Believe me or not, some people (especially from Arabic background) will often ask the interviewers about their family. They do it because it is a habit in Arabic countries, and it would actually be impolite to avoid the question.

In general, when we speak about Africa or Middle East, the interviews are more informal and people may talk about topics that won’t be ever discussed in a corporate interview in Europe, or in the United States.

Nothing wrong with that though–at least in my opinion. I led some interviews in Middle East, and though I found it often challenging, I enjoyed the informal talks.

When you apply for a job in Europe, Asia, or in America, however, you should definitely avoid this question. Once they hire you for the job, you will have enough time to learn more about their families, and to start friendships.


What is the salary offer? How much will I earn here?

Clever job candidates will never initiate the discussion about the salary. Wait for the interviewer to start the negotiations (or to basically tell you how much you’d earn), and avoid any questions that relate to this topic. Sometimes the questions “What is your desired salary?” may come, and sometimes it won’t. Just let it flow naturally and wait for the right moment.

Remember that if they seriously consider to hire you, they will start to talk about money. There is no reason for you to start this talk. The only outcome you can achieve with this question is making an impression that money is the only thing that matters to you. It certainly isn’t something you want to do in your interviews…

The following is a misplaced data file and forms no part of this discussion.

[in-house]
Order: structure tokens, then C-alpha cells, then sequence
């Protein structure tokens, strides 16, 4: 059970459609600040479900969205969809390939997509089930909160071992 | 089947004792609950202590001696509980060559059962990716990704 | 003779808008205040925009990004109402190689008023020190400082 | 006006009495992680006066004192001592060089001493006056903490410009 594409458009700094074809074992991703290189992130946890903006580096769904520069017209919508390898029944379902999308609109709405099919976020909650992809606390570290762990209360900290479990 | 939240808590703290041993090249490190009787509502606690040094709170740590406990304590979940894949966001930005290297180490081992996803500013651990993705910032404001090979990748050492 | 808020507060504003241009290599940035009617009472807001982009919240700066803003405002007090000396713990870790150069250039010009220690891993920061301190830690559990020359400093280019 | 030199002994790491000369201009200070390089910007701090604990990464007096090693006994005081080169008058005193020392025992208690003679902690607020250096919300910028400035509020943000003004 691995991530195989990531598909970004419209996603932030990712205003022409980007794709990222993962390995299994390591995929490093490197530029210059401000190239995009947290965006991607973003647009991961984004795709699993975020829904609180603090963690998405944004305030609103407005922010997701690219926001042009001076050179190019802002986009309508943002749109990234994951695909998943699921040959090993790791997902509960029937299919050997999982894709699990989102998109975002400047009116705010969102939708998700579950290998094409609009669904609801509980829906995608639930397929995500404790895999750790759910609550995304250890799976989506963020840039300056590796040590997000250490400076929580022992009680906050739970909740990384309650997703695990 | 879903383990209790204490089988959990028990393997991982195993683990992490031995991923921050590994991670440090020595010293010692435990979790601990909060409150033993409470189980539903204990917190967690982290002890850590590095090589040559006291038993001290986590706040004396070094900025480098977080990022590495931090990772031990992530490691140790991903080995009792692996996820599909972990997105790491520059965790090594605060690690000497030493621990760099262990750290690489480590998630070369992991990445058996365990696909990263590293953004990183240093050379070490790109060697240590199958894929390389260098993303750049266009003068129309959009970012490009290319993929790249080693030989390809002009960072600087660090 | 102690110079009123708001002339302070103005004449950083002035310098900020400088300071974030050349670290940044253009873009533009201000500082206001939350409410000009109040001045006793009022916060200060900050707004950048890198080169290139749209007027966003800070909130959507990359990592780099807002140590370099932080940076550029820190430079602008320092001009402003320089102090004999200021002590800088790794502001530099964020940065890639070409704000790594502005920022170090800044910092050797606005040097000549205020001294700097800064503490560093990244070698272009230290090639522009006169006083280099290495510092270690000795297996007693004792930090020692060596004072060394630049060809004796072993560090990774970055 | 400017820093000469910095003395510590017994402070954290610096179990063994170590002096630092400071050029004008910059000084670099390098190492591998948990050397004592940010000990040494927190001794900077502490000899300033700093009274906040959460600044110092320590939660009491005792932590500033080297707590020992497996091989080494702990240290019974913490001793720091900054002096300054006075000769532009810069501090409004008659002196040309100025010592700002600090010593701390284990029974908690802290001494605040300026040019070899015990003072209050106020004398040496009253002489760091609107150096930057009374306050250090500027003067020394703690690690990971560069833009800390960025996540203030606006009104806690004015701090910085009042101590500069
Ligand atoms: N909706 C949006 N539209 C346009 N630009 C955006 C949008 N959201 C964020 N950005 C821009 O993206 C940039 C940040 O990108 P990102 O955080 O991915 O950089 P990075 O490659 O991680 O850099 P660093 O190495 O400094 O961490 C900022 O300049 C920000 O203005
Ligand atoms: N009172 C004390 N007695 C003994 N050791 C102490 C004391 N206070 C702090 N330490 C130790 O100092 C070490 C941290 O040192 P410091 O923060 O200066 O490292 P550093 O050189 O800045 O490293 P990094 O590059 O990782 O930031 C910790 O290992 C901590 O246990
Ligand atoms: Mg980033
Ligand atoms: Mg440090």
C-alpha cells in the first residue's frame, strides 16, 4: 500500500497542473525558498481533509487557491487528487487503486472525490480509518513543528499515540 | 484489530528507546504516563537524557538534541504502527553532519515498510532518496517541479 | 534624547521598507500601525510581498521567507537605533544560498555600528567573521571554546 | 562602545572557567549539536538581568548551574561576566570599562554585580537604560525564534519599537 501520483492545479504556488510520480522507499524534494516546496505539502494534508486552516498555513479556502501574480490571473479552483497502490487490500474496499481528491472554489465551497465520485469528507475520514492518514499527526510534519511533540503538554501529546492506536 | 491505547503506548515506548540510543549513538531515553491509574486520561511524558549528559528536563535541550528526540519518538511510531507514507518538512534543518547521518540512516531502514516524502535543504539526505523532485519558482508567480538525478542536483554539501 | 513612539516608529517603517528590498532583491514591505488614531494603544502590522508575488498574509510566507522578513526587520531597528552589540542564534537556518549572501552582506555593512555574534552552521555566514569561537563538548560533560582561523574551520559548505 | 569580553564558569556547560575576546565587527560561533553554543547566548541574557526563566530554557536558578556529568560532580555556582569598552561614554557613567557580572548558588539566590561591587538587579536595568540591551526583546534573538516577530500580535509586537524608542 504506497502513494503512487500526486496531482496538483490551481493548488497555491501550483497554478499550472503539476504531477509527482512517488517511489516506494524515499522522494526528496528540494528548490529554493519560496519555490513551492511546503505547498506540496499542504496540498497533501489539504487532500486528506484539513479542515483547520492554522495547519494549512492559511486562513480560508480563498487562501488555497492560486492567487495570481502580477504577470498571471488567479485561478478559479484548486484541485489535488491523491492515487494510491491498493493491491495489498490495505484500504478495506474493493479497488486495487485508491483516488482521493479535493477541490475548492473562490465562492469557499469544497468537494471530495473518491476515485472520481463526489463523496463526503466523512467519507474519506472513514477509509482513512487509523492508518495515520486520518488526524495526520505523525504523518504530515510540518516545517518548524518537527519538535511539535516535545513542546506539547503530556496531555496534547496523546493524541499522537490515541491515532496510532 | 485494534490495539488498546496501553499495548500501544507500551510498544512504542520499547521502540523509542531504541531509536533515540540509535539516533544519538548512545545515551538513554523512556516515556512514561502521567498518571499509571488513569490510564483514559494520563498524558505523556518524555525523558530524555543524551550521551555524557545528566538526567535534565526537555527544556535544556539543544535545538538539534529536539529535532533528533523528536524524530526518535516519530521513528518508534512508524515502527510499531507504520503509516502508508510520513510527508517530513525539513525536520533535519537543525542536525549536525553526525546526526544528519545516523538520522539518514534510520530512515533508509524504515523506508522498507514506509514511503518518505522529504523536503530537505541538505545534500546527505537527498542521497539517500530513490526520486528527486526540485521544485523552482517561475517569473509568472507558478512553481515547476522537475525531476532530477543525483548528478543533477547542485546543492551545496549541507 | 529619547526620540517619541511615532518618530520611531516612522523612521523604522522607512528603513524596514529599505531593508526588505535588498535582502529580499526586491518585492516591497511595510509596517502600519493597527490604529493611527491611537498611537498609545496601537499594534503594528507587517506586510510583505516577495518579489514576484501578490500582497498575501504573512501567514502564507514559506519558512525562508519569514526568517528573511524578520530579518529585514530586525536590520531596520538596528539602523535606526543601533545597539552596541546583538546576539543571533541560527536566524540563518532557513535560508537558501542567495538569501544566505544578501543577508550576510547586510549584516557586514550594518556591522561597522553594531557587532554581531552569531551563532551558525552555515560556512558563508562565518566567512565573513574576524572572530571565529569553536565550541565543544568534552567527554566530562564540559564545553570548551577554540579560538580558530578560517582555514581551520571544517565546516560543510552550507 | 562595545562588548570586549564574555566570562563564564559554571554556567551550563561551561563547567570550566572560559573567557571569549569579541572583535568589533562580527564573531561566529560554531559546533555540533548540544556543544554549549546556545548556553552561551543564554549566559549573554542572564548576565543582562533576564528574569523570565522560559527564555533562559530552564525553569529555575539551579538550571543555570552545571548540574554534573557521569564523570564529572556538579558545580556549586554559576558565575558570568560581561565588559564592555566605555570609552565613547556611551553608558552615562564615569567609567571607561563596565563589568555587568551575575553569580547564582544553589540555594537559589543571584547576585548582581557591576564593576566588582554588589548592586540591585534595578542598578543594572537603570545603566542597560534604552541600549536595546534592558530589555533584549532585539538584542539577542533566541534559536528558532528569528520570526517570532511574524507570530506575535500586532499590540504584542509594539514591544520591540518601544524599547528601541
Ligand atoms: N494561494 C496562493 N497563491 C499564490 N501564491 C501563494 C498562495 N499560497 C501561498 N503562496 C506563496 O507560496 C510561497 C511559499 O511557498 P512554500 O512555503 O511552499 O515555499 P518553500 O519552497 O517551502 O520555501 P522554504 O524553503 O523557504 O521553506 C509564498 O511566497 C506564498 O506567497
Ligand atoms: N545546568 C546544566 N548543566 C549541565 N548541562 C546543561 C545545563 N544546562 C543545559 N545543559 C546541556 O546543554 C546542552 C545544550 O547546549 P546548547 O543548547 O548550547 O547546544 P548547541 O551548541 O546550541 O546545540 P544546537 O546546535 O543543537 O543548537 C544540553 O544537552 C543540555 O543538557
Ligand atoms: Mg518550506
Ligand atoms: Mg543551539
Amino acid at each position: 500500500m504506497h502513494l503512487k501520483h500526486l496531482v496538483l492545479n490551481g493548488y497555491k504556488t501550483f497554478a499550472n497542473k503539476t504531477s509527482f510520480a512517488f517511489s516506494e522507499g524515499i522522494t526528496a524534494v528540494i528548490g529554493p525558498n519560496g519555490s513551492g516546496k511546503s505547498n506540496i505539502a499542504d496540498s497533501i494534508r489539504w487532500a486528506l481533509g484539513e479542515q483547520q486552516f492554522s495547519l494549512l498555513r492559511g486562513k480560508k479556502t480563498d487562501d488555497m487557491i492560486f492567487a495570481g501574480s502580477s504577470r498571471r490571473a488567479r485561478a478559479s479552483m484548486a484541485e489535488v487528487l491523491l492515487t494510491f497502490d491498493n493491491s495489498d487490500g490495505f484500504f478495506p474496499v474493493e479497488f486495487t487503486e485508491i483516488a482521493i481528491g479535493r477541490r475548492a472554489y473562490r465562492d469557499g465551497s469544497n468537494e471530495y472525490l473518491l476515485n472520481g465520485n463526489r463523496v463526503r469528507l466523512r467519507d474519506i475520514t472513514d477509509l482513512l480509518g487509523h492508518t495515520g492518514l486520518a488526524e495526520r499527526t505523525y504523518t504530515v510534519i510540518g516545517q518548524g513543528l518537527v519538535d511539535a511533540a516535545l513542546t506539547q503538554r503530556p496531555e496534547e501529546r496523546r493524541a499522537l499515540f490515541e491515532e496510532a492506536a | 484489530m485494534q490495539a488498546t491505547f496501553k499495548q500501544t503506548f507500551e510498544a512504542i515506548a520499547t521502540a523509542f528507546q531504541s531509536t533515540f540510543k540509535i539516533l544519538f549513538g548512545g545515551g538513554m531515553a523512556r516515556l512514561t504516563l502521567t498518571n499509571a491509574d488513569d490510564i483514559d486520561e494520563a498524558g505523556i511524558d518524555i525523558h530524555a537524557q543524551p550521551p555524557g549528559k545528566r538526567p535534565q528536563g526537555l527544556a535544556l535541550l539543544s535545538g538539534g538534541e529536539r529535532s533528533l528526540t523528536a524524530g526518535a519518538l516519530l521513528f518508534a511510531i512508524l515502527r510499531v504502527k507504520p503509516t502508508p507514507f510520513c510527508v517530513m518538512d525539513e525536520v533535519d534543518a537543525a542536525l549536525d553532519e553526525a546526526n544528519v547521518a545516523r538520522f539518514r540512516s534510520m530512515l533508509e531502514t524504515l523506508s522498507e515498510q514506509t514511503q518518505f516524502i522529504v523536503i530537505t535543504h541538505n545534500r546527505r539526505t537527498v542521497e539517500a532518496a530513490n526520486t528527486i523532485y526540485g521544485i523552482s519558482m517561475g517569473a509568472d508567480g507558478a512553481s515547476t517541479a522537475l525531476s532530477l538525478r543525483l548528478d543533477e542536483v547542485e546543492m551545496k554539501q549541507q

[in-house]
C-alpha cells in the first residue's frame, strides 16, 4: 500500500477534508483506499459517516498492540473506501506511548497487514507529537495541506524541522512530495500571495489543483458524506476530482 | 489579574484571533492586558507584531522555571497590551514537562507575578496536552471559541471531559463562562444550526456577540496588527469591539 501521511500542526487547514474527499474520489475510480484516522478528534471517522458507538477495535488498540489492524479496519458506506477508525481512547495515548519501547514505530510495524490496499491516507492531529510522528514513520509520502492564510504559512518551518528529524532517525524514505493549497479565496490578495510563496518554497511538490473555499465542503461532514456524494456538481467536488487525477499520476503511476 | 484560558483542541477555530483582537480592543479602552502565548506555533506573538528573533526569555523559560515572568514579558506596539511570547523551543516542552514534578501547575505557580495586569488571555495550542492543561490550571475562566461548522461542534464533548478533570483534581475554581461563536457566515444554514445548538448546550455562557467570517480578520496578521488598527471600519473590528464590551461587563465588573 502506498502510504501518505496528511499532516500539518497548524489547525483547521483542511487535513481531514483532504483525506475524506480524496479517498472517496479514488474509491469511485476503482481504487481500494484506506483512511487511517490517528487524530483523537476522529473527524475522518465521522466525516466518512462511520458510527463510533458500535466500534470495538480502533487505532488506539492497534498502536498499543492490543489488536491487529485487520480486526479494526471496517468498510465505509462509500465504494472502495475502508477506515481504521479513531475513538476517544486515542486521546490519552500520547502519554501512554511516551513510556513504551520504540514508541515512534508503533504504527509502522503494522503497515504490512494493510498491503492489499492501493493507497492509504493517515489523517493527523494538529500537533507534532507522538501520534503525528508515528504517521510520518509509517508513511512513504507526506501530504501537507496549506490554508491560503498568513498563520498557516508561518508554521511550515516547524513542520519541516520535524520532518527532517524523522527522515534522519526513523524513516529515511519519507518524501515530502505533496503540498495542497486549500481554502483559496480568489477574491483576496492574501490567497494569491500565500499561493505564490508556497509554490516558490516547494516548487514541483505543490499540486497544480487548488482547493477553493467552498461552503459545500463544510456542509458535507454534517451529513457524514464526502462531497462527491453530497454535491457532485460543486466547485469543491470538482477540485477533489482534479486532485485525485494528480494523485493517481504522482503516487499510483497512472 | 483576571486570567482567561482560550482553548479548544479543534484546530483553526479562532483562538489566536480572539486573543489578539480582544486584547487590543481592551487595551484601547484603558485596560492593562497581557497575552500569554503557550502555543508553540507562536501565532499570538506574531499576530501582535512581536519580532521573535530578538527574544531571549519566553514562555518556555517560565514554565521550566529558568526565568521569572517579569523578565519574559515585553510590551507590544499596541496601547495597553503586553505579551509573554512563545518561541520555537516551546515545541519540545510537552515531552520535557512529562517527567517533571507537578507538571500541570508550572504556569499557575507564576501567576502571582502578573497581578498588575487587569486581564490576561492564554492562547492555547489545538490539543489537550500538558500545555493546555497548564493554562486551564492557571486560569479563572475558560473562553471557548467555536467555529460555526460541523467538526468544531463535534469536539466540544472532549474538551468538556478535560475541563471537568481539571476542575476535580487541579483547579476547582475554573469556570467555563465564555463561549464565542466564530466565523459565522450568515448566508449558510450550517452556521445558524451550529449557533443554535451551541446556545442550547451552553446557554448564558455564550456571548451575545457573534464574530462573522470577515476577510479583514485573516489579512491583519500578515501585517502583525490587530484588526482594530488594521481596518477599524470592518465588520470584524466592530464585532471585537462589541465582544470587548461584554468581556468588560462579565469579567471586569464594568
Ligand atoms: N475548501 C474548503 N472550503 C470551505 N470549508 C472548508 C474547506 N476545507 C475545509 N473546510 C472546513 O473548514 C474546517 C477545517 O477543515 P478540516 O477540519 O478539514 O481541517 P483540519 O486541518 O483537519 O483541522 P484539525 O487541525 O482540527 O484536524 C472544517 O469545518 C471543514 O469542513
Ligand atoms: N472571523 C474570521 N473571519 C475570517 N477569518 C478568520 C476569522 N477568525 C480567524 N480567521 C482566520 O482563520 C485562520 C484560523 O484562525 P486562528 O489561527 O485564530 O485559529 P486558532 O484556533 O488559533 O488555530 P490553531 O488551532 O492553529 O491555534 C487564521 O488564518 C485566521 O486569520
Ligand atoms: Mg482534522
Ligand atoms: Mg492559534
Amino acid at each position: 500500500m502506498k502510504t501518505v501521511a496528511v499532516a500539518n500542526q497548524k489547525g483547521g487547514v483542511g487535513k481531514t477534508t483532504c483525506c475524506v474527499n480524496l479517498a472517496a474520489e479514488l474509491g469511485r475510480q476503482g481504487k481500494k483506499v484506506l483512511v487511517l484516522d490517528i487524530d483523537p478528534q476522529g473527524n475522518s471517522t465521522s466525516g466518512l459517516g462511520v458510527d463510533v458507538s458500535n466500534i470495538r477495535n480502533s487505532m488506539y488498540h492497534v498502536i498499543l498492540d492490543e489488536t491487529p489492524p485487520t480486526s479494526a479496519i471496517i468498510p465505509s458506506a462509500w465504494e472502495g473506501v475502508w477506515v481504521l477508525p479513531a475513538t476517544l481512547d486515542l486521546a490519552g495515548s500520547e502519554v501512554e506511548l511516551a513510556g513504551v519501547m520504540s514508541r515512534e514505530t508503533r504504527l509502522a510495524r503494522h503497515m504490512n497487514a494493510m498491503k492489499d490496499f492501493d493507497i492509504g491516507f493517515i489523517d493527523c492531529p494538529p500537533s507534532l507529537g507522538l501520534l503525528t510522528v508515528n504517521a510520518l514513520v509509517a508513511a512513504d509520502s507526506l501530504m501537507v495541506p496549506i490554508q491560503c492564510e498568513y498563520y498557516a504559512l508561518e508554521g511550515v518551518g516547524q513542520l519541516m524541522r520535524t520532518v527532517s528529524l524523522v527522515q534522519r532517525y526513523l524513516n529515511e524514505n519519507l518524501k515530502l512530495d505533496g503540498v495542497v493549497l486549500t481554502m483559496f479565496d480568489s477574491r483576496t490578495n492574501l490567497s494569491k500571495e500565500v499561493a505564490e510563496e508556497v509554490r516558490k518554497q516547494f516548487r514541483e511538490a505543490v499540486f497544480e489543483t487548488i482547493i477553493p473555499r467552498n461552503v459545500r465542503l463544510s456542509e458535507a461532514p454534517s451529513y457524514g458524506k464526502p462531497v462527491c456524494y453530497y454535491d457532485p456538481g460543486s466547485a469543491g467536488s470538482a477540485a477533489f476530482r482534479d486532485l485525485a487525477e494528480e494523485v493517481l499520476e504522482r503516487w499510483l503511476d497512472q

What are the next steps of the recruitment process?

This is actually a great question, and you can use it in every interview. First of all, asking about the next steps show them that you still want the job, after everything that has been said and done in an interview with them.

On the top of that, every interviewer will know the answer to this question, so you won’t make them feeling uncomfortable with it (which can happen with some other question, one they’d struggle to answer).


I read an article on XYZ website, about your speech at that conference in… Can you tell me something more about… ?

Everyone likes when other people recognize their achievements. If you can find some articles, or even blogs your interviewer has written or contributed to, check them and find something interesting.

Asking about their articles, speeches, or achievements can help you to build good relationship with them, and to win them over in the course of an interview. Needless to say, you can’t find yourself in a better position than this one.


Final thoughts, next steps

It is natural to ask questions in an interview, and you should always do it. A good research you do about the company will help you to find the right questions. What is more, you should consider their cultural background, their mood, and their position in the company. This will again help you to come up with a good question.

If you are not sure what to do, go with a question that always works–for example the question about the next steps of recruitment process.

Now that you know what to ask them, you should prepare for the questions that they will ask you. Navigate to our interview questions by job title section, choose the job you want to get, and prepare for your interview. I wish you good luck!


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* You can also download an exclusive summary of this article in a simple, one page long .PDF, to continue your interview preparation anytime later, even when offline:

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Matthew Chulaw